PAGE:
He was lightly to moderately injured and rushed to hospital.
תוצאה של מצוקת בעלי העסקים?
בעל עסק בחולון קיבל דו"ח ודקר את עצמו לעיני השוטרים. pic.twitter.com/l92vrimcu0
— אריאל אלחרר (@ariel_elharar_) February 24, 2021
The municipality says the man has been fined several times in recent months for similar incidents and has attempted self-harm in the past while filming the incidents.
There is speculation that the man’s extreme reaction is tied to the economic hardships brought on by the coronavirus pandemic, though this has not been confirmed.
Ghana becomes the first country to receive vaccines from the global Covax scheme, paving the way for poorer nations to catch up with inoculation drives in wealthier parts of the world to stamp out the coronavirus pandemic.
More than 217 million vaccine doses have been administered globally, according to an AFP tally, though the vast majority have been given in high-income countries.
The head of the World Health Organization applauds the first delivery of the Covax vaccines with an enthusiastic tweet.
“At last!” posts WHO chief Tedros Adhanom Ghebreyesus. “A day to celebrate, but it’s just the first step.”
The WHO is one of several organizations behind Covax, which aims to deliver at least two billion doses globally by the end of the year.
Iranian police say they arrested a man plotting bomb attacks in the capital, calling him a “suicide bomber” linked to “opponents” of the Islamic Republic.
The man was arrested last week carrying “a handgun and explosives” at a tollbooth on entry to Tehran, the city’s police chief General Hossein Rahimi says, according to Iribnews, the state television site.
Police were alerted by the driver of the taxi that the unnamed suspect was traveling into the city, but police “deactivated” the explosives and arrested him.
Rahimi says the man had planned to “sabotage several places in Tehran,” but gives no details of potential targets.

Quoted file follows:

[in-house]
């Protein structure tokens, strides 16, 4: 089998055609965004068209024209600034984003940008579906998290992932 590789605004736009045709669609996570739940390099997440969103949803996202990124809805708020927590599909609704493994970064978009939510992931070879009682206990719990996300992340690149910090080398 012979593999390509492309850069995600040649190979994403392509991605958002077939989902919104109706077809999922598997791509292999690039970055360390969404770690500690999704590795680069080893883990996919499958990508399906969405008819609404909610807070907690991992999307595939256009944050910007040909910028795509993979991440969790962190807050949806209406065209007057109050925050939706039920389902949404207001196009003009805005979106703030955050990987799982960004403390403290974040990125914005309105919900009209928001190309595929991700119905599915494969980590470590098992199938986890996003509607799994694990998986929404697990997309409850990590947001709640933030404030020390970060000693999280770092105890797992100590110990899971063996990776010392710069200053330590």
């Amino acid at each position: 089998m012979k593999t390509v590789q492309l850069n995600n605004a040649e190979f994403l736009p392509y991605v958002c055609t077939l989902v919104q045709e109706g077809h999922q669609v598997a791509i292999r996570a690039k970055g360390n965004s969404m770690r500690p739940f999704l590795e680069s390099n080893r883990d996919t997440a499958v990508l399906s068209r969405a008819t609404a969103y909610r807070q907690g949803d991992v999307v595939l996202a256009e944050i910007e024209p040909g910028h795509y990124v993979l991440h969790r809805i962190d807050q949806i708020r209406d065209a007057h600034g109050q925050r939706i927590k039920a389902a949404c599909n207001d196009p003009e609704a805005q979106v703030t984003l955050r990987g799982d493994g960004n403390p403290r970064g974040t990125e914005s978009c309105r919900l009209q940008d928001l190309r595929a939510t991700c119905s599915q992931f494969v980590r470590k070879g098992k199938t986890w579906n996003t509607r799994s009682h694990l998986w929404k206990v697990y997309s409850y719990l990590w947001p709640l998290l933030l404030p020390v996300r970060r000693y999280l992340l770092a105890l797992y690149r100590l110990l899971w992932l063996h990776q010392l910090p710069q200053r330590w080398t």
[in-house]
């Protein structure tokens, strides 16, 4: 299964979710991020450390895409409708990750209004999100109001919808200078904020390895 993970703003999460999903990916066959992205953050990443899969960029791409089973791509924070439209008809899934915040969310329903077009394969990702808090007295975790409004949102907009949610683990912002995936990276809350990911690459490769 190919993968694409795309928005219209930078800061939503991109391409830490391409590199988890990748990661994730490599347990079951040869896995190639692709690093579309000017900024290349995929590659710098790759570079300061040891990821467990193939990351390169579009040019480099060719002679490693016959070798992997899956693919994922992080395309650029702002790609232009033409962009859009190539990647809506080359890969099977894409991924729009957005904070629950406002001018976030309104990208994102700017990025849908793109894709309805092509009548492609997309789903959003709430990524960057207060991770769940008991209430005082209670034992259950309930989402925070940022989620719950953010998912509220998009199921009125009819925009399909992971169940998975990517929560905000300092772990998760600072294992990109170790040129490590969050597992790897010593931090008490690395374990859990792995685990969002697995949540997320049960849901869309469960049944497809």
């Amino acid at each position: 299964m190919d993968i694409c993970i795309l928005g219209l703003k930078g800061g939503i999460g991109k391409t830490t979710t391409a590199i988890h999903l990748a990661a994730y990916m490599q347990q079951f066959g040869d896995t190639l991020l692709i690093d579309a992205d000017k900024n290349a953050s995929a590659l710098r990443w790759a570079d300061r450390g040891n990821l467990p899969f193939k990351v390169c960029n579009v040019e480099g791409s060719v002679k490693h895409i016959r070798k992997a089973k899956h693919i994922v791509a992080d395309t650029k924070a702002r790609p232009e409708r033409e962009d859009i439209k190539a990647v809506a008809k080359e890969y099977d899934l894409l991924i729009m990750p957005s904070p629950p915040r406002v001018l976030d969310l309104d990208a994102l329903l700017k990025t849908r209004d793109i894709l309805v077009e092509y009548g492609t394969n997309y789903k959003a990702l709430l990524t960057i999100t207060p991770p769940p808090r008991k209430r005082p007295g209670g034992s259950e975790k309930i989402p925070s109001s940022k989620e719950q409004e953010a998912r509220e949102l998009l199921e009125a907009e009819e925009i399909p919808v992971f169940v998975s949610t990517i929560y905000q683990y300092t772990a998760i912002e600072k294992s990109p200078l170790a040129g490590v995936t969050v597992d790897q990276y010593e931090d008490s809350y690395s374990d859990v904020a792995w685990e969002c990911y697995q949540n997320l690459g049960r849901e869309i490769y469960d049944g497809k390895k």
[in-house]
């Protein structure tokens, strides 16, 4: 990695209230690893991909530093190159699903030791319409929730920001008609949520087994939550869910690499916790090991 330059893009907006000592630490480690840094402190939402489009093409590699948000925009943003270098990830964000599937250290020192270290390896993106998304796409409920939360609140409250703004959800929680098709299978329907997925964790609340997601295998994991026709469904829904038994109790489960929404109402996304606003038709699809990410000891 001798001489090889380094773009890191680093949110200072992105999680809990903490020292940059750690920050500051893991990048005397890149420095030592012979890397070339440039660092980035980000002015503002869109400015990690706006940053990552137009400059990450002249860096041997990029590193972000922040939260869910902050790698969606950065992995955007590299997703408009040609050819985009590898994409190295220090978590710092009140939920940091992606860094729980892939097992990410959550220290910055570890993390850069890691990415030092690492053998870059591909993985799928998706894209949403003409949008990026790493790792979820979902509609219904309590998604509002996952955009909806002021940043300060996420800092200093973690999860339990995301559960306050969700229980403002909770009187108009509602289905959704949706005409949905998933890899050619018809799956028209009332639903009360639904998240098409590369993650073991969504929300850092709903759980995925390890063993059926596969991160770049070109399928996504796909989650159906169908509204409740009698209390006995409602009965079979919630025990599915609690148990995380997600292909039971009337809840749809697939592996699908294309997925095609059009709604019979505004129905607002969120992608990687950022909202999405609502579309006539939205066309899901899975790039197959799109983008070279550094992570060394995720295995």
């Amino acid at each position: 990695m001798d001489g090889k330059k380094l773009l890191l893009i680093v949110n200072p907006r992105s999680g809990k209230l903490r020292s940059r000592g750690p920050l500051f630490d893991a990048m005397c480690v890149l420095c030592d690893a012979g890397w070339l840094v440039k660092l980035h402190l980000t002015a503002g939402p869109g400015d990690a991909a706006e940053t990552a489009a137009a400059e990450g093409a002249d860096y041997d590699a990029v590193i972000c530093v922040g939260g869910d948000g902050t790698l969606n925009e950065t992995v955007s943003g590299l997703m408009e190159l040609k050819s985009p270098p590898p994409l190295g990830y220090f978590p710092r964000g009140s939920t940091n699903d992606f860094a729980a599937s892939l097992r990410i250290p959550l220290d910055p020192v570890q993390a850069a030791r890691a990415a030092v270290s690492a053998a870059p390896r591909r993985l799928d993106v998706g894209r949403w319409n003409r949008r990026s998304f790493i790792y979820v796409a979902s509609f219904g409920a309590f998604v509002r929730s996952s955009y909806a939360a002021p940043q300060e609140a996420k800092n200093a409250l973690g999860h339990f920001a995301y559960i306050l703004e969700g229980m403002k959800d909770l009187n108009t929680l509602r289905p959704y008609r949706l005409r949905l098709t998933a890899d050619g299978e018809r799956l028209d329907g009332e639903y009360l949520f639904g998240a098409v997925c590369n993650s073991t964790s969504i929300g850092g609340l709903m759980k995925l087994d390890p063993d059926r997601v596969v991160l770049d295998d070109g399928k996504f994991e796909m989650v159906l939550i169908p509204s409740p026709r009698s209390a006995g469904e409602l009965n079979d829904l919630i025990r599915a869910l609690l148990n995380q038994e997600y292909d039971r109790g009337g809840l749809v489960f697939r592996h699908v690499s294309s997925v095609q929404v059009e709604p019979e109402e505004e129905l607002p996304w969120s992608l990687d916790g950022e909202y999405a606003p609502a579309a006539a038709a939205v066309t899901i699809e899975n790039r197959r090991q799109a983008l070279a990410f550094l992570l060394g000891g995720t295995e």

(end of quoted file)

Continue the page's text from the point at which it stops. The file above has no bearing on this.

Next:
Police say they will deploy checkpoints in 24 locations around the country as they enforce the Purim curfew decided upon by the government, which will be in effect Thursday-Saturday between 8:30 p.m. and 5 a.m.
Those breaking the curfew will be fined NIS 500 ($150). Meanwhile, those hosting parties or large events during the holiday against the rules will be fined between NIS 5000-10,000 ($1,500-$3,000).
At a press conference with Health Minister Yuli Edelstein, Prime Minister Benjamin Netanyahu says he hopes to vaccinate the entire over-16 population by the end of March and fully open up the country by April.
Senior officials in the Health Ministry tell Channel 12 they were not briefed on Netanyahu’s presentation ahead of time and say they are not aware of the details of his plan.
“There are over a million Israeli adults who have not even gotten one vaccine dose and could still fall seriously ill and God forbid die. All over the world people are waiting for vaccines. In Israel, vaccines are waiting for people. We need to change that now,” Netanyahu says.
Edelstein says the upcoming Purim holiday “must not be reminiscent in any way of last year’s Purim and the results we saw from those revelries.”
“Remember, the children are not yet vaccinated. Let’s protect them and avoid parades and parties.”
Netanyahu also acknowledges that Israel will transfer vaccines to other countries.
“I decided [to do it], and we sent symbolic numbers that do not deprive a single Israeli citizen of a vaccine,” he says.
“It was done in return for things we already received, through many contacts in various areas that I will not detail here,” Netanyahu says. “I think it absolutely buys goodwill.”
Nature and Parks Authority says 70 tons of tar, contaminated material scraped off Israel’s shores so far
The Israel Nature and Parks Authority says some 70 tons of tar and contaminated material have been scraped off and collected along Israel’s shores — from beaches, nature reserves and national parks — since efforts began to tackle last week’s oil spill disaster.
The worst of the pollution remains “on the rocky surfaces on the beaches,” where it is difficult to remove, it says. The sandy surfaces on most beaches are relatively clean, it says, although there are still considerable quantities of lumps and flakes of tar. The cleanup requires “filtering large areas of sand” — work that requires large teams, it says.
“The authority is trying to find effective mechanical and technological measures to grapple with the small lumps of tar, and more advanced measures to tackle the tar on rocky surfaces,” it adds.
Some 2,000 INPA volunteers joined the cleanup today, it says. “Tomorrow, about 200 medical and other staff from hospitals around the country are expected to join the groups of volunteers cleaning and rehabilitating the beaches, including medical teams who have been dealing with the coronavirus for the past year.”
The Environmental Protection Ministry said earlier today that it was beginning its efforts to collect and safely dispose of what is said would be 1,200 tons of tar and contaminated materials from the spill. These will be taken to biological treatment facilities or appropriate landfill sites, the ministry said in a statement. It specified that it was removing and safely disposing of the tar, and materials contaminated by the spill, including “sand and solid waste such as plastic, wood, algae and shells.”